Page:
volvolugnut



volvolugnut
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Re: Warm restart in limp mode - 2001 V70 T5

Post by volvolugnut » Sat Sep 28, 2019 6:01 pm

An update on my problem and what I have done to investigate the cause. Am I on track here or am I missing something I should be checking? What do you think of this problem and it's source?

The CEM has been tested by XeModex and found to be free of faults. They will charge $75 (plus shipping both ways) for the testing only without rebuild. Their techs suggest the problem may be the ETM or ECM and suggested I send them for testing. My ETM is a rebuilt unit from Xemodex replaced in 2016 so I think it is ok.

I continue to think it is a heat related problem occurring in the cabin. This points to the CEM (now declared ok) or any relays or wiring in the cabin. I have been testing any relays from the CEM assembly that are remotely related to the ETM or the ECM. The relays I selected to test are CMA2 X feed overload relay 2/30, CMA3 15 feed overload relay 2/31, CMI11 Fuel pump relay 2/23 and CMI22 Extended X feed relay 2/29 relays.

I have improvised a means to heat soak the relays with power supply and a bulb for loading. The test has been to hold for 5 to 10 minutes at 130 to 140 F. This temperature was selected because between 120 and 130 F inside my car the engine stumbled and stopped. The heat is supplied to the top of a metal coffee can by a heat gun cycled on and off to maintain the temperature. The relay and wires are hanging inside the can. An indoor/outdoor thermometer displays the temperature. Failure would be indicated if the loading bulb went off. So far, no relays have failed the test.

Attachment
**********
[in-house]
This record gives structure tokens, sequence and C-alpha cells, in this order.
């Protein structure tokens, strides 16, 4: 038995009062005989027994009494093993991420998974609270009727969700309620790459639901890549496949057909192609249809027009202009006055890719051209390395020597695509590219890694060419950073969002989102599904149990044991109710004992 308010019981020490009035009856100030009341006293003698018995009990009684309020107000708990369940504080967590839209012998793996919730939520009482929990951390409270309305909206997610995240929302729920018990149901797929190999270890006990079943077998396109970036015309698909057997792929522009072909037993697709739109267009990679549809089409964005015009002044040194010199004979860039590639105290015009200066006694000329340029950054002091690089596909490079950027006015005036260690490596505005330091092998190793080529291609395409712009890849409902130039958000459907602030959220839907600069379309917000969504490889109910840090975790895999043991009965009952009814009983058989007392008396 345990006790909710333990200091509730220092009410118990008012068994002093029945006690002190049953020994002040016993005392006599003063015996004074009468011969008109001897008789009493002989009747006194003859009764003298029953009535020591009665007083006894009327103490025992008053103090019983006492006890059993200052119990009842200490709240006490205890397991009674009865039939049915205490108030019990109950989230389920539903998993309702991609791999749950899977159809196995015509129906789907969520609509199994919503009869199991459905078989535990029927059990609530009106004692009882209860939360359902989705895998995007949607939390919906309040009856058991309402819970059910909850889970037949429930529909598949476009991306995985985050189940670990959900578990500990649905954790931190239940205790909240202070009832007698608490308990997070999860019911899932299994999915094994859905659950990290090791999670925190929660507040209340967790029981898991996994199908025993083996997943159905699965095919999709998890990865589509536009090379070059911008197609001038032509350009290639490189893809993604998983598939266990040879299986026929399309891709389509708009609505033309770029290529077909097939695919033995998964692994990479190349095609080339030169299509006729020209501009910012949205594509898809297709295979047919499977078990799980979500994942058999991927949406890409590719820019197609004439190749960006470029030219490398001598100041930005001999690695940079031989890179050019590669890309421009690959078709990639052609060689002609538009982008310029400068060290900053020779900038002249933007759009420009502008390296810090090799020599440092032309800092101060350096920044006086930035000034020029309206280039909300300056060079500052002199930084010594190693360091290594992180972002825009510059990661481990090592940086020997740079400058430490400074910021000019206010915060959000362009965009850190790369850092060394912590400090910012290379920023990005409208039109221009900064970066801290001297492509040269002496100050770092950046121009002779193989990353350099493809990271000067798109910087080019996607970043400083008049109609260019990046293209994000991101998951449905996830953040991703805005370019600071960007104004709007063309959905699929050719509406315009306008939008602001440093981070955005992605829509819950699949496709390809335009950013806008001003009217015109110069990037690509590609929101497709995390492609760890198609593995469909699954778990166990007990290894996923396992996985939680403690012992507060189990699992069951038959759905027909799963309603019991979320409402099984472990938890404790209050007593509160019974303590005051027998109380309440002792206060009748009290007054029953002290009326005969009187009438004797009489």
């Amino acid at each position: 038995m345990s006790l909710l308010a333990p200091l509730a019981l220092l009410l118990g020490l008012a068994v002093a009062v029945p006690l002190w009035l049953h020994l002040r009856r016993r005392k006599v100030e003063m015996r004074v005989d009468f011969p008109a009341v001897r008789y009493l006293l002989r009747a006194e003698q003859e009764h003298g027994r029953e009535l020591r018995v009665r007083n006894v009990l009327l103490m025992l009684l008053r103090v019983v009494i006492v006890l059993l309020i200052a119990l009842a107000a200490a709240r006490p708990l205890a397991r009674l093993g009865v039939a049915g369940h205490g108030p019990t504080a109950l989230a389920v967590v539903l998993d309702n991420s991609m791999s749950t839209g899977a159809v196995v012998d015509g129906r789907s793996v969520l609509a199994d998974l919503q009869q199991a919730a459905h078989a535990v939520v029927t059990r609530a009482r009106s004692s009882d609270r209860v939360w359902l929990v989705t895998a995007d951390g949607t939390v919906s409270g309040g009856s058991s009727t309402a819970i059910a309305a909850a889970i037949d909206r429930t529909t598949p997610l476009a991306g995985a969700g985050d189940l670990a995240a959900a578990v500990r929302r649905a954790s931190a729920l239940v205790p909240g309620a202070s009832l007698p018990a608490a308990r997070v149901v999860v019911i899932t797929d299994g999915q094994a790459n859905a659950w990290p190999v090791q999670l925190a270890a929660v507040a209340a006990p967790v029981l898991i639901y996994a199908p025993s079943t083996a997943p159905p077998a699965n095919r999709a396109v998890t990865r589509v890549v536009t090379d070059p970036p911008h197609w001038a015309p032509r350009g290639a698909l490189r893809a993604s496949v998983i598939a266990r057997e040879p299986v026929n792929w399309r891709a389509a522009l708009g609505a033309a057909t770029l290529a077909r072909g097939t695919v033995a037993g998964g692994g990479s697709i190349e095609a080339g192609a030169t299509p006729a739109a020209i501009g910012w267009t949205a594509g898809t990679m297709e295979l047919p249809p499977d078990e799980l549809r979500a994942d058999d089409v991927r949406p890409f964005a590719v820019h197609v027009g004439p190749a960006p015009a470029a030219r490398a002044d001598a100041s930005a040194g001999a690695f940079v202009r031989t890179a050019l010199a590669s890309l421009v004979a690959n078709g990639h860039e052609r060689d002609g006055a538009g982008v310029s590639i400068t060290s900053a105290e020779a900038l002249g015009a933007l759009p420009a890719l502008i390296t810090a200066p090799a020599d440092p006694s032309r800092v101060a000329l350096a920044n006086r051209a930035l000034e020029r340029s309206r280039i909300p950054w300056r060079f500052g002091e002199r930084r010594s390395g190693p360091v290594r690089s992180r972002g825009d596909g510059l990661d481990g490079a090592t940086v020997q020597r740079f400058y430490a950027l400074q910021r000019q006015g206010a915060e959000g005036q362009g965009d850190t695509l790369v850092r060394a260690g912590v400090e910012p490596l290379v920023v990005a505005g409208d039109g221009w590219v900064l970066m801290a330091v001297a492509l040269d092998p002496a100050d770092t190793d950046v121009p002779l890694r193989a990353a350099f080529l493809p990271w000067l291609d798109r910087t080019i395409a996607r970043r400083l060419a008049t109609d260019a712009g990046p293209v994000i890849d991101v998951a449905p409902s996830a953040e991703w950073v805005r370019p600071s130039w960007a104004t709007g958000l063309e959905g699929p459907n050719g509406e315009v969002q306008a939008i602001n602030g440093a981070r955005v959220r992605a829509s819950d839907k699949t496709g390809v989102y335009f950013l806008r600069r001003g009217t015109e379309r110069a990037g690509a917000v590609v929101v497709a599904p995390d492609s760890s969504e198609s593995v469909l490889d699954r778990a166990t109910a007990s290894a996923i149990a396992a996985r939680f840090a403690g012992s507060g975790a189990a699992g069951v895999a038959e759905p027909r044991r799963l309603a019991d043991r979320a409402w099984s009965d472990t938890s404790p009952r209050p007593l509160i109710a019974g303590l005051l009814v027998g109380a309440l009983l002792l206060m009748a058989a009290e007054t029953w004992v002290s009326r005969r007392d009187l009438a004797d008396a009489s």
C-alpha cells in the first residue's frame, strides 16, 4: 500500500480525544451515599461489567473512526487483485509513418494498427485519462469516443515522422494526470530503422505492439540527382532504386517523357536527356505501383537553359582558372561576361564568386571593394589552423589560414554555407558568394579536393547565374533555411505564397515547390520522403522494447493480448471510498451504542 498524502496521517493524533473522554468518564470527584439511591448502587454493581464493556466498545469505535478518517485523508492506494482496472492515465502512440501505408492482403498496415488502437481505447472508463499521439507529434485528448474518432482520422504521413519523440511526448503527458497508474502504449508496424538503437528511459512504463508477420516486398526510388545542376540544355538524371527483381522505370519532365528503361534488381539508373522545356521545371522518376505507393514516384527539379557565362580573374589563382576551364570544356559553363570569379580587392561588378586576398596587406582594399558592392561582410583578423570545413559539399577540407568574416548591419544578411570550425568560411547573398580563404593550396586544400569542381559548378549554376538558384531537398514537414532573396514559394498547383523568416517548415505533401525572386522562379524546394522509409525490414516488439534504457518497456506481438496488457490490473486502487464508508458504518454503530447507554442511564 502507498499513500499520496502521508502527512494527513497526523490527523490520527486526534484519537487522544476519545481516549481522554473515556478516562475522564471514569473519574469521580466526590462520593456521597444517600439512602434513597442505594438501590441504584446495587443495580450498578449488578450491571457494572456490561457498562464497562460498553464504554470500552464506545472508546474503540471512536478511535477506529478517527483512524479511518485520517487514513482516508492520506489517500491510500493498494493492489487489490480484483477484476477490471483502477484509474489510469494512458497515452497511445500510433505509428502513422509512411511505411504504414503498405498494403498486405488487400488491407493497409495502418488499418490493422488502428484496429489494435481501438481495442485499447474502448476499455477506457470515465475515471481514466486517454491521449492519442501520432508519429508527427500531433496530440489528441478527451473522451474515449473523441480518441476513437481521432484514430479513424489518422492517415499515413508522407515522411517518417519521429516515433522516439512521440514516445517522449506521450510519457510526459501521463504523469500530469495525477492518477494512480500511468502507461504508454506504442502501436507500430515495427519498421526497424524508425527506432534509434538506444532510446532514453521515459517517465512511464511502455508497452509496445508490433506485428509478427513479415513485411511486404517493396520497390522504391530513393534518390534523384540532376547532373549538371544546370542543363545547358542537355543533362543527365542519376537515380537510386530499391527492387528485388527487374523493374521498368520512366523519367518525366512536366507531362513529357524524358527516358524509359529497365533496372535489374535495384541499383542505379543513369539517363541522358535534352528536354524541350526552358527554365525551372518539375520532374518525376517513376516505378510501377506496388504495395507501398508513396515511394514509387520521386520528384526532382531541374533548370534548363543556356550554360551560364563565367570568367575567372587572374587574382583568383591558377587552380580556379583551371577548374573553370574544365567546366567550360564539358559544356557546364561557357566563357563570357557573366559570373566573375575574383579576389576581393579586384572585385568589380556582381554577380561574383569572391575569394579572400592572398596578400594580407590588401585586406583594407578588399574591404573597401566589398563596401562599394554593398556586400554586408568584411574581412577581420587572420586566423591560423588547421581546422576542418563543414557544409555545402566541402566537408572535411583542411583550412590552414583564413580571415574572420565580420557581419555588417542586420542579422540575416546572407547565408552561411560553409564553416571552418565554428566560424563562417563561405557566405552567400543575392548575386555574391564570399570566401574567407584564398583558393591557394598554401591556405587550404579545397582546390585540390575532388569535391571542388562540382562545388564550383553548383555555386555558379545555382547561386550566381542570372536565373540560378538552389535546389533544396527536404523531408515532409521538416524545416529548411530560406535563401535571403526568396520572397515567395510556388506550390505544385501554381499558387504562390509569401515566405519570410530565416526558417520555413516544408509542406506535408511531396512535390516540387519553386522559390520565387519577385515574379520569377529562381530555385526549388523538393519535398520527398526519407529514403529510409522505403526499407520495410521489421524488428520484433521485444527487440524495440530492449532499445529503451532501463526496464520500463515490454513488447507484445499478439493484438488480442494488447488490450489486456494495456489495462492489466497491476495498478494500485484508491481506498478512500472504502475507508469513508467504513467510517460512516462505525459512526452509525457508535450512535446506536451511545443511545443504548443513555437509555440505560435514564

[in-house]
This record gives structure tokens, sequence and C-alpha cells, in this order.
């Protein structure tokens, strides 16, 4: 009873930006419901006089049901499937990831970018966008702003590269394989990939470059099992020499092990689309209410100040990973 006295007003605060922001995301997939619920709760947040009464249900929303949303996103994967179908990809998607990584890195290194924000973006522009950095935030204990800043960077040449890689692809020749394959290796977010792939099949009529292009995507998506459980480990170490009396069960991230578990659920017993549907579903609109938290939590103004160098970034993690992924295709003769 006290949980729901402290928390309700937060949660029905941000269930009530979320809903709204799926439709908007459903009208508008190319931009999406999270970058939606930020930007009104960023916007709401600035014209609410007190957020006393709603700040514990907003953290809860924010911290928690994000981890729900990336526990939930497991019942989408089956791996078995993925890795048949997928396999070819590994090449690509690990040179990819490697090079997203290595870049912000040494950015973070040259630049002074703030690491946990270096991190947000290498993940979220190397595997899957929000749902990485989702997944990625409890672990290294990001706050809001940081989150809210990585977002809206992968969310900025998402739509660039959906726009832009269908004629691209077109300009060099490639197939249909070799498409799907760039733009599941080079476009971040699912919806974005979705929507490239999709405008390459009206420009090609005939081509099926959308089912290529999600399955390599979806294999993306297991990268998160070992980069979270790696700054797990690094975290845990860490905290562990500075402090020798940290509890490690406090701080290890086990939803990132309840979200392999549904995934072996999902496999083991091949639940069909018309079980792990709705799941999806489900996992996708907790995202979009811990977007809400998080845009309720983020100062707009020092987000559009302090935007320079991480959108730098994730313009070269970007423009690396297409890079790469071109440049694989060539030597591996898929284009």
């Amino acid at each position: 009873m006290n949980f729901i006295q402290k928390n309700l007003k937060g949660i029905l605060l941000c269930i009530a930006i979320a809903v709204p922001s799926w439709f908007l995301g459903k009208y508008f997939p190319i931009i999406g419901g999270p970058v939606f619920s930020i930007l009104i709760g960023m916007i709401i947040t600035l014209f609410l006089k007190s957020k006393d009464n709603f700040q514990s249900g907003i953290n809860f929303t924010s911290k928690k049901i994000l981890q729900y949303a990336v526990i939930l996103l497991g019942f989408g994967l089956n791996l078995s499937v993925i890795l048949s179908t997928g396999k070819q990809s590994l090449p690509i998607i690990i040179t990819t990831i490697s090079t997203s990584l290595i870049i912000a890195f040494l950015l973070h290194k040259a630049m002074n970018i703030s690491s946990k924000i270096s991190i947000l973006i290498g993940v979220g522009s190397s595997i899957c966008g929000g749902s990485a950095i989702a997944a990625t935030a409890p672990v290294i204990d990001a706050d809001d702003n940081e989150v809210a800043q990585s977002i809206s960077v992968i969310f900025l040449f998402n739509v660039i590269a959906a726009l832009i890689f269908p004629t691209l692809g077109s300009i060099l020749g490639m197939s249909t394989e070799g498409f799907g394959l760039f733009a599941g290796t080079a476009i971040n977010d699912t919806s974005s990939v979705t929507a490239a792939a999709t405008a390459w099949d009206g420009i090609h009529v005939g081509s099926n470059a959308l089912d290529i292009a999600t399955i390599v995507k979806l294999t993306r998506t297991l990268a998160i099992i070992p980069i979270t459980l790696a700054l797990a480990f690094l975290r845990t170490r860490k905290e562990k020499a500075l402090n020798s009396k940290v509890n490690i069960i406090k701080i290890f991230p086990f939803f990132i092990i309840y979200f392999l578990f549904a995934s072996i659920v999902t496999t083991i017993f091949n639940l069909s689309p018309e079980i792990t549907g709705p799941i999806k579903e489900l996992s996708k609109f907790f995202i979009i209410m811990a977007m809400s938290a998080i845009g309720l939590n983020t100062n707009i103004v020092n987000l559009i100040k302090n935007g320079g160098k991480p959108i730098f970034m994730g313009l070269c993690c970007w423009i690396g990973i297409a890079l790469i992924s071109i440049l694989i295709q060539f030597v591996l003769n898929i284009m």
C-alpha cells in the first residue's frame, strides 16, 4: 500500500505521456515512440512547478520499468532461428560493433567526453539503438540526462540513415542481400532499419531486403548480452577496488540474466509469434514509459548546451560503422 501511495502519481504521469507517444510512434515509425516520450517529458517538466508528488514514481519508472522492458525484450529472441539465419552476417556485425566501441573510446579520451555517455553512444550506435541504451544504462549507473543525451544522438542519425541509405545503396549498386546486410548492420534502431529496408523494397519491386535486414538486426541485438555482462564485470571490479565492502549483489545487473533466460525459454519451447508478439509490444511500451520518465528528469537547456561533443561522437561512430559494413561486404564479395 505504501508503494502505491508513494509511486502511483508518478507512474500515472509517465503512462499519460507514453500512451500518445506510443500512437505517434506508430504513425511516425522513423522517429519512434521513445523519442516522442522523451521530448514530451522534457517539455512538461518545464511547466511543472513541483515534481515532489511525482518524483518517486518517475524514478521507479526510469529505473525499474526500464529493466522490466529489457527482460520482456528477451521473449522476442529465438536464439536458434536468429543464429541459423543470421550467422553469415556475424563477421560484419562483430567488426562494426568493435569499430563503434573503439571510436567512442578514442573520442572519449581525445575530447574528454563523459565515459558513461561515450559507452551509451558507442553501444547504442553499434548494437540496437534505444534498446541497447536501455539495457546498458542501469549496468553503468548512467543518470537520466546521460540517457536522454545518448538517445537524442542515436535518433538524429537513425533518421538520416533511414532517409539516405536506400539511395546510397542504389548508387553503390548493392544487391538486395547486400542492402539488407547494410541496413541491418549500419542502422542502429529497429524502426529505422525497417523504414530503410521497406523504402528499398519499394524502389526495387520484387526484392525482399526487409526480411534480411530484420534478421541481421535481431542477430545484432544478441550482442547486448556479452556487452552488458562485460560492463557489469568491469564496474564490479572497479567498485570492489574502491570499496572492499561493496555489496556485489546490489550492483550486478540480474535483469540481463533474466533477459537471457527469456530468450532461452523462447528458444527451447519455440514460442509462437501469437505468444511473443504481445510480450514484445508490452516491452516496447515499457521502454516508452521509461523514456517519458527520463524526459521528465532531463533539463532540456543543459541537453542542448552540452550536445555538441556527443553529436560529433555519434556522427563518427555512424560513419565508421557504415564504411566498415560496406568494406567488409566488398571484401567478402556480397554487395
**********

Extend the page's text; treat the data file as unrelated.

I have also started to check all relay and fuse terminals for loose terminal fit. I have found suitable thickness and width of metal to check the terminals for good friction. So far I have found a couple on the CEM board that were very loose and will adjust the grip mechanically by bending the terminal internals.

Am I on track here or am I missing something I should be checking? What do you think of this problem and it's source?

volvolugnut